Slovenia May Be Small But Oh My

On a map Slovenia looks small, positioned as it is, below Austria to the north, Croatia to the southeast, and Italy to the west. At a glance, it might be a landlocked country, but looking closer, it has a tiny coastline and the port city of Koper on the Adriatic.

Kay and I had briefly visited this Balkan country at least once before but had only seen its capital of Ljubljana. This time would be different. This past July, we spent a full two weeks attending our annual literature conference in the rural southeastern part of the country known as Šmarješke Toplice that is known for its spa.

That spa, Terme Krka, where we ate, drank, slept and

Kay delivering her paper on Richard Powers’ The Overstory: A Novel

gathered for papers, poetry readings, videos, workshops, and

Eric and Michael reading Party by Tom Basden

play readings is a resort with a history and a difference. Its thermal water must have been known and enjoyed long before there was anyone to write about it. The Romans had a settlement there, but until the 18th century it was known only to the locals. “Farmers, inhabitants of the town of Novo Mesto and people from the castles of the Dolenjska region used to gather by the little lake created by the thermal water springs.” Franc Anton Breckerfeld (1740-1806) wrote about the spa saying, “It thins and stimulates blood circulation, strengthens the nerves, and helps with paralyses, swelling, joint pain and scurvy.”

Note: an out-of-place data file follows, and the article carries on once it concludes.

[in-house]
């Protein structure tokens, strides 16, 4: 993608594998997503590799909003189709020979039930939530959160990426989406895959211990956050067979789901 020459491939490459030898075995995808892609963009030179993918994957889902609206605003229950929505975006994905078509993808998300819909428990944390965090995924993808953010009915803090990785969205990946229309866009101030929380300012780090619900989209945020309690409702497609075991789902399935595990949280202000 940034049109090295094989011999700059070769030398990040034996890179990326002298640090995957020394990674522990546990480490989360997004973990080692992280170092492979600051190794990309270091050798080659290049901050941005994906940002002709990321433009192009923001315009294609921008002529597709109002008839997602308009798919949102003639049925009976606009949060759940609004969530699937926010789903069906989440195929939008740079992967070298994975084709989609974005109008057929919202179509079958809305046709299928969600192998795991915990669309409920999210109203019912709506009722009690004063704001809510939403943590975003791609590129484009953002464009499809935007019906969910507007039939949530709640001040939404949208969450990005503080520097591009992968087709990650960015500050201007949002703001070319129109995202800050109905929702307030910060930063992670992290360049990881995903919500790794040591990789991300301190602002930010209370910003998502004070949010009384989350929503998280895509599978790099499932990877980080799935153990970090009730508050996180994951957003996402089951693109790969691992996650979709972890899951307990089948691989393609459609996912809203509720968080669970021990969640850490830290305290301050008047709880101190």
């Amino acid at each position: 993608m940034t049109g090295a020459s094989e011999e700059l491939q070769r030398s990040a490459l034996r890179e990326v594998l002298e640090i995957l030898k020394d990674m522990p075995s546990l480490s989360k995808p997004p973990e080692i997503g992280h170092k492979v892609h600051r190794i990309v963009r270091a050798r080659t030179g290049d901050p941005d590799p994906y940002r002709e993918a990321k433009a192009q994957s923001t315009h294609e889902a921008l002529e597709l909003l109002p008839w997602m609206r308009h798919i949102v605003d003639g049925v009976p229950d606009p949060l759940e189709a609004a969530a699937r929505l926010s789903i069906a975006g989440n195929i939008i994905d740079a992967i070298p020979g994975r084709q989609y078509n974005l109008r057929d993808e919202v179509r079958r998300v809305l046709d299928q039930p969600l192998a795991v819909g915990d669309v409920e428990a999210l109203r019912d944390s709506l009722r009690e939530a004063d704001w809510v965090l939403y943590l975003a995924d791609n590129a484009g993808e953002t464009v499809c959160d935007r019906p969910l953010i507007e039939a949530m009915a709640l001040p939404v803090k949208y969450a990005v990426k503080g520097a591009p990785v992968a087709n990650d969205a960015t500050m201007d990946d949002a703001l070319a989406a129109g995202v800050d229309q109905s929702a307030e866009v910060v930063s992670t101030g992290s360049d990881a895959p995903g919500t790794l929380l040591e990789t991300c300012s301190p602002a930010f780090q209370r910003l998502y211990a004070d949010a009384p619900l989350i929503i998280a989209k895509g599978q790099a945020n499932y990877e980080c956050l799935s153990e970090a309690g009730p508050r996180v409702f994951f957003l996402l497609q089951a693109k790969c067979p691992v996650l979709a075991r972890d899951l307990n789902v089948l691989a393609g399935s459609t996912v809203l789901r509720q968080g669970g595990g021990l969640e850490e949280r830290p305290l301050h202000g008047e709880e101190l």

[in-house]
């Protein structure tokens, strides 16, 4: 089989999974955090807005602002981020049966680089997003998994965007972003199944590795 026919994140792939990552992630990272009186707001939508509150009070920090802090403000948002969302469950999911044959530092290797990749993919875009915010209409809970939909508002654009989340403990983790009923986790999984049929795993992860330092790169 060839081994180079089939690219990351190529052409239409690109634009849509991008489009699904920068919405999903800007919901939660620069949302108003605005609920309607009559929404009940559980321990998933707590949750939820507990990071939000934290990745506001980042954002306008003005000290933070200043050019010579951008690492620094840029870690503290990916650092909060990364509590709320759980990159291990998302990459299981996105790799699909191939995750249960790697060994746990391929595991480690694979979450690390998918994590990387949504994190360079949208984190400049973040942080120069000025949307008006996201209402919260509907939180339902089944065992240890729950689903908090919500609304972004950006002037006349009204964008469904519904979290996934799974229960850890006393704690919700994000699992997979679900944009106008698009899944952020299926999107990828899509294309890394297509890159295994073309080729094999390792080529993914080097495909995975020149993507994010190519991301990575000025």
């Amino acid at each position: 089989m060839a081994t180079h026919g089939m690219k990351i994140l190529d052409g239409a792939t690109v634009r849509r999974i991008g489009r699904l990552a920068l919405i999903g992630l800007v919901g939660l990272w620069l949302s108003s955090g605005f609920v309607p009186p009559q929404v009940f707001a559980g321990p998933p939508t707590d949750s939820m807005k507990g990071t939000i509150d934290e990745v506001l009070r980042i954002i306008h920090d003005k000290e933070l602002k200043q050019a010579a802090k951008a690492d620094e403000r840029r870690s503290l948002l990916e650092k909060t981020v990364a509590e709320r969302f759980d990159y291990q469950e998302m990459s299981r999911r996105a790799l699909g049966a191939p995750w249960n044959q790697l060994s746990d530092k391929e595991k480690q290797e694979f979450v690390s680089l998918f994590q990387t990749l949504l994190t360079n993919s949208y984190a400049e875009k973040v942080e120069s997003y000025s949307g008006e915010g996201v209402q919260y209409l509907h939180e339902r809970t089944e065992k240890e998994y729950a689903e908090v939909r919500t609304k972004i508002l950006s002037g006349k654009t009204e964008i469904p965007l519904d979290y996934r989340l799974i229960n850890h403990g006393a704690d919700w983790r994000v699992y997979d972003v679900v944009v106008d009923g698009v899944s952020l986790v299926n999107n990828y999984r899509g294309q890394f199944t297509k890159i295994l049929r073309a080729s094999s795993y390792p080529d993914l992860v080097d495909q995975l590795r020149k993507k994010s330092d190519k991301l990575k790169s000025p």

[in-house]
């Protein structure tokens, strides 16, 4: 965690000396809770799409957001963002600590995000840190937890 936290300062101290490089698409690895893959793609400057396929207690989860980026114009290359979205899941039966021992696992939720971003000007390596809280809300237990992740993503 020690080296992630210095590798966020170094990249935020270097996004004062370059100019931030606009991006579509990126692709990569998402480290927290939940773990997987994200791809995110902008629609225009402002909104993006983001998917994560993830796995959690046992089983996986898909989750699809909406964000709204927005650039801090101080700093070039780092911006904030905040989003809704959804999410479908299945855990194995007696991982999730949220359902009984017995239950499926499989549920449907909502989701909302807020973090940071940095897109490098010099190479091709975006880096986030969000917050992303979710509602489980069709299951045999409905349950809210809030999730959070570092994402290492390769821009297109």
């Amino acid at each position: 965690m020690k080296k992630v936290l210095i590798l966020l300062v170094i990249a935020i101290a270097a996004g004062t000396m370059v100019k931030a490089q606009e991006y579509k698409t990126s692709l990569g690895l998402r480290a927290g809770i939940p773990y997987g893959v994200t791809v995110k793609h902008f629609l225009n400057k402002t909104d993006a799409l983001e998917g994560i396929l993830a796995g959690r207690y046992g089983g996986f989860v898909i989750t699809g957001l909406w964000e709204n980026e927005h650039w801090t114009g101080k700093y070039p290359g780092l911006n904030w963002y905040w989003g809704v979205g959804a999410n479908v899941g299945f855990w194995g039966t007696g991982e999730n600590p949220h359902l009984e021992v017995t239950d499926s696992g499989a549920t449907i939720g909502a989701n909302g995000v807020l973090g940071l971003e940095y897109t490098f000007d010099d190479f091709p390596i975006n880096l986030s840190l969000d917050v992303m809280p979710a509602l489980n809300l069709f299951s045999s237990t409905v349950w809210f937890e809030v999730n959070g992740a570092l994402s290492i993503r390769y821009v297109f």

The difference between it and other spas we have known is a specialized medical facility located within its hotel complex. The disabled come or are sent there, and we could see them any time of the day making their way across the large lobby on crutches. It is government disability funding that allows Terme Krka to exist and function as well as it does.

For our conference, it was a great venue with large sleeping rooms designed for long stays that had plenty of room to unpack and store our things. Everything functioned well and properly. Housekeeping made up our room early in the day. Our key cards always worked. Elevators arrived promptly.

Conference Room

And in the conference room, where we were the sole occupants, the microphone, sound, and projection systems worked well and were problem free.

In the dining room, we had a section reserved for our members. Meals were provided three times a day by combining buffet selections with table service. Each mid-day and evening, changing menus offered three choices of main dishes, one of which was always vegetarian. The dessert buffet held changing creations, but our favorite, the delicious ice cream, never varied. I couldn’t pass it up, and eating ice cream twice a day for two weeks tightened my waistline. Tap water was always on the table, and we ordered wine and beer from the server who took our main-dish orders.

The spa is beautifully sited, being surrounded on three sides by dense woodlands containing walking paths to outlying thermal pools.

By design, ISCLT conferences don’t provide a great deal of unscheduled time, especially if we elect to attend workshops and rehearse plays in the afternoons after a morning of papers.